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denly,as if exhausted with the violence of his passion. Only his eyes still gleamed with the smouldering madness of his soul.

Hugh looked at him with genuine curiosity; it was the first time he had actually met one of these wild visionaries in the flesh. And then the curiosity was succeeded by a very definite amazement; what had Peterson to do with such as he?

He glanced casually at his principal enemy, but his face showed nothing. He was quietly turning over some papers; his cigar glowed as evenly as ever. He seemed to be no whit surprised by the unkempt one's outburst: in fact, it appeared to be quite in order. And once again Hugh stared at the man on the sofa with puzzled eyes.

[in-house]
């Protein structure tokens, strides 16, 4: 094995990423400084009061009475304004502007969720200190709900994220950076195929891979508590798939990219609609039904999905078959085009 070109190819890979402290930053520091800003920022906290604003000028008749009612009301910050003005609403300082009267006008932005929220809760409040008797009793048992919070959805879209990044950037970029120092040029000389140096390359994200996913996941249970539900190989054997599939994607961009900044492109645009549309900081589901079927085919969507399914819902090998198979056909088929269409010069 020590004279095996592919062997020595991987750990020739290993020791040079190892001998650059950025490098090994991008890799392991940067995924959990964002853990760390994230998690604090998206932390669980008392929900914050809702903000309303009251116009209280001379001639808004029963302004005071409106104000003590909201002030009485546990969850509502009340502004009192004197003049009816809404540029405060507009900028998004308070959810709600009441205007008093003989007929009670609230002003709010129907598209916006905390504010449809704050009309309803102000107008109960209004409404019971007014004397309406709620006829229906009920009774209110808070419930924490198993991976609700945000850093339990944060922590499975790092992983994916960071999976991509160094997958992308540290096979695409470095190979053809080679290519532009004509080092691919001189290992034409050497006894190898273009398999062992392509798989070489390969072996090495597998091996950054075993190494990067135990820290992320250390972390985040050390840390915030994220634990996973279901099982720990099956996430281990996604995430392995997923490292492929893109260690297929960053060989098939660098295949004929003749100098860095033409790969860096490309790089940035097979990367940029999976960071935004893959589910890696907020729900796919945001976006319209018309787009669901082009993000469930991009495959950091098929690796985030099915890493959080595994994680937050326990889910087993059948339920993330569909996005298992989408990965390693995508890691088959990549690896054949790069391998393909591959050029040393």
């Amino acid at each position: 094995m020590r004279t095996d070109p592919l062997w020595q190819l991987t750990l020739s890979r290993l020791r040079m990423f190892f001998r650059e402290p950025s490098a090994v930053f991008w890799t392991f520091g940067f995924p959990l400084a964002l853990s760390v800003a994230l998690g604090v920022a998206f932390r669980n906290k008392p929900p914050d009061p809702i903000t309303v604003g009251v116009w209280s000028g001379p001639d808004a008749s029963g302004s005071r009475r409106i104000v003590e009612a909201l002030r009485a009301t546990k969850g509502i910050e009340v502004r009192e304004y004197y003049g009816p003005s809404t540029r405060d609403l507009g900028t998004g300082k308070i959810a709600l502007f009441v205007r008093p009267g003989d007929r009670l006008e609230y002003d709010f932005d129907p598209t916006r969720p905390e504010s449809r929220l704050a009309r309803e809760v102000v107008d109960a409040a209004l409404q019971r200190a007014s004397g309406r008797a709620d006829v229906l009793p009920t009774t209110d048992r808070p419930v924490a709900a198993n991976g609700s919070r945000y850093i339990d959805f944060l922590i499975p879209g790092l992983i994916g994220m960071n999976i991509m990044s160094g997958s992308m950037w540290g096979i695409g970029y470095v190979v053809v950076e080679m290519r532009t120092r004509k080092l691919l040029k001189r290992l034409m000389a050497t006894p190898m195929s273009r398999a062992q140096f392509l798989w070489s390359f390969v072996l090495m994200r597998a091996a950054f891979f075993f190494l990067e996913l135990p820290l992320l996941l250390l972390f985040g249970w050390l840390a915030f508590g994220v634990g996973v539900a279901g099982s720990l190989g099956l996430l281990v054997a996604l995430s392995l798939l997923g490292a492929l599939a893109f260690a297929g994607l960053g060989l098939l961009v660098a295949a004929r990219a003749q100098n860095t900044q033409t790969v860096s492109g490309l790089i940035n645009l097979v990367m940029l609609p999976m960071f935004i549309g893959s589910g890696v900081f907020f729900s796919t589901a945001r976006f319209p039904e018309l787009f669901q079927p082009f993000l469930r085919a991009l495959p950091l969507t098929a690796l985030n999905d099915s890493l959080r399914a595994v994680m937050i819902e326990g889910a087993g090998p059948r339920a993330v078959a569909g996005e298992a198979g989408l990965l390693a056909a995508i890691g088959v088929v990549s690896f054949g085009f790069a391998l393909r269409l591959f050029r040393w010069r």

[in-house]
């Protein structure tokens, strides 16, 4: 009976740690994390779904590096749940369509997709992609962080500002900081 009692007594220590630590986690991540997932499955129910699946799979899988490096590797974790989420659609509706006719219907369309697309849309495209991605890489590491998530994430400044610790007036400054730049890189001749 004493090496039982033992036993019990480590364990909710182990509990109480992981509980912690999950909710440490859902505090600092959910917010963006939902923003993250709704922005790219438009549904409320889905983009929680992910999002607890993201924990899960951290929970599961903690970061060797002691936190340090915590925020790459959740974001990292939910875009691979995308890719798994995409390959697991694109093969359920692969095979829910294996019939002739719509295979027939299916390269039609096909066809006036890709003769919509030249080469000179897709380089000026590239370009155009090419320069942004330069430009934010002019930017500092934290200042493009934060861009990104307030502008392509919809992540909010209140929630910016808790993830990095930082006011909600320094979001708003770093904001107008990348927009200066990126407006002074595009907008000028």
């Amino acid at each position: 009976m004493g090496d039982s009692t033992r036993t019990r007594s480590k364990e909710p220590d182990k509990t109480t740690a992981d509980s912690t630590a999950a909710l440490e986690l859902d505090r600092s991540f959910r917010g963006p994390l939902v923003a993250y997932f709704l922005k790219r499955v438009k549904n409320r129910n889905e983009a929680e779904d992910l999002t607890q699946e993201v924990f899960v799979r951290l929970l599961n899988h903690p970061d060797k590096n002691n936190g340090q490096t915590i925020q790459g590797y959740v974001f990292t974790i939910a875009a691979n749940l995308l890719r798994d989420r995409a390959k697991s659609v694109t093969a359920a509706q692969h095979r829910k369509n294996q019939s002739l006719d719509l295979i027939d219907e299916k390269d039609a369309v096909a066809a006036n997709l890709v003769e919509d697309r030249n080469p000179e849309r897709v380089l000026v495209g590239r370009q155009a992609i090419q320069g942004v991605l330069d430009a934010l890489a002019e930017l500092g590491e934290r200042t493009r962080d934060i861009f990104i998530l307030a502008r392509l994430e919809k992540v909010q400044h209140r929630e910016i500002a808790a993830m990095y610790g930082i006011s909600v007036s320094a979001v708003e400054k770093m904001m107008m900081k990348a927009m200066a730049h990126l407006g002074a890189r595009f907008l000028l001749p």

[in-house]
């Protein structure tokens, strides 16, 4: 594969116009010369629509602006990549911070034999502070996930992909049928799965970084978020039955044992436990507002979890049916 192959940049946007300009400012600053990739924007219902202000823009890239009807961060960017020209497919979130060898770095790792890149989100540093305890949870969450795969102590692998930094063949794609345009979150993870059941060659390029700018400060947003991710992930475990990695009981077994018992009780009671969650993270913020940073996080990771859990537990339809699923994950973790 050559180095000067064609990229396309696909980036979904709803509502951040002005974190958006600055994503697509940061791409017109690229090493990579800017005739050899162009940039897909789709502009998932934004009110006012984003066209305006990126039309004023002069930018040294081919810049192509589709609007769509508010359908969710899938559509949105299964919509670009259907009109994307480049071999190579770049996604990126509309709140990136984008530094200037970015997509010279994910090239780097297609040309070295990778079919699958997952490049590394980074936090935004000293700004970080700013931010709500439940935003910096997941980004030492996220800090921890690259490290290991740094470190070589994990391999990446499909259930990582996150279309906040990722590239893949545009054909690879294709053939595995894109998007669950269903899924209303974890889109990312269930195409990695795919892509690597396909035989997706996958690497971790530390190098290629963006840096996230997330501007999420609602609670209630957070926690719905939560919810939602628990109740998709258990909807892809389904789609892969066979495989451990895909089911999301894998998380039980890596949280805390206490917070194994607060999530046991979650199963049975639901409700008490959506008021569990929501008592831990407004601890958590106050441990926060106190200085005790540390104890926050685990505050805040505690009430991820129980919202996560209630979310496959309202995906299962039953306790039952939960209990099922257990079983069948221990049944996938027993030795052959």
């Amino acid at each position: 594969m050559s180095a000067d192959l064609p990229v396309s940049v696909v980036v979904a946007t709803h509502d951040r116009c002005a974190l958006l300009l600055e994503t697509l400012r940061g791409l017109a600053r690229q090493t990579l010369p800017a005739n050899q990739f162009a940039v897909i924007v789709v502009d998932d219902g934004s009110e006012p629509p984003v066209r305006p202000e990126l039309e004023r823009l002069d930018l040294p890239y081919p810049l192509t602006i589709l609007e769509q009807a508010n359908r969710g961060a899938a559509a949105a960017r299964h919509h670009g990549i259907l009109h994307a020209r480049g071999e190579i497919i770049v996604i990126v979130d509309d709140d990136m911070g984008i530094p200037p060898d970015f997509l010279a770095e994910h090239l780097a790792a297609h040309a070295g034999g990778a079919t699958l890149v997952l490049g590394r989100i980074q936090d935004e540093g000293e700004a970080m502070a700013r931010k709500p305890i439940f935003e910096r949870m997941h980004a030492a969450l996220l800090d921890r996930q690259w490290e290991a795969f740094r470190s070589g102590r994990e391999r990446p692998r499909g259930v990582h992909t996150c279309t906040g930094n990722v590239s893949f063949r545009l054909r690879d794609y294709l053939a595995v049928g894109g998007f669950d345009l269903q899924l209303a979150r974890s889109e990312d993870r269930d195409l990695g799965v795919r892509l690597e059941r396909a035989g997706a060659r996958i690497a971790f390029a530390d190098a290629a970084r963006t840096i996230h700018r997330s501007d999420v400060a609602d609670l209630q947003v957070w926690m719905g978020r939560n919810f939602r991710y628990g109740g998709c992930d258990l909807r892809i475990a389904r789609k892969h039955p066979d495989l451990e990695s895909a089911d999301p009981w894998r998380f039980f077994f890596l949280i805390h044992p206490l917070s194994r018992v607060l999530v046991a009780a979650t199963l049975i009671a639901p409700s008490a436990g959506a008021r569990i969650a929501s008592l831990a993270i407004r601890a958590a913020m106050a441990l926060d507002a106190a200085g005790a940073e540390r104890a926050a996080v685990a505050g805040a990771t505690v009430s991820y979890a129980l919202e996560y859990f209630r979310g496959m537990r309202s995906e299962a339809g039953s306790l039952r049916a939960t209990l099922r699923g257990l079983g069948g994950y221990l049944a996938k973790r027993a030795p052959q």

For the moment his own deadly risk was forgotten; a growing excitement filled his mind. Could it be possible that here, at last, was the real object of the gang; could it be possible that Peterson was organising a deliberate plot to try and Bolshevise England? If so, where did the Duchess of Lampshire's pearls come in? What of the American, Hiram Potts? Above all, what did Peterson hope to make out of it himself? And it was as he arrived at that point in his deliberation that he looked up to find Peterson regarding him with a faint smile.

"It is a little difficult to understand, isn't it, Captain Drummond?" he said, carefully flicking the ash off his cigar. "I told you you'd find yourself in deep water." Then he resumed the contemplation of the papers in front of him, as the Russian burst out again.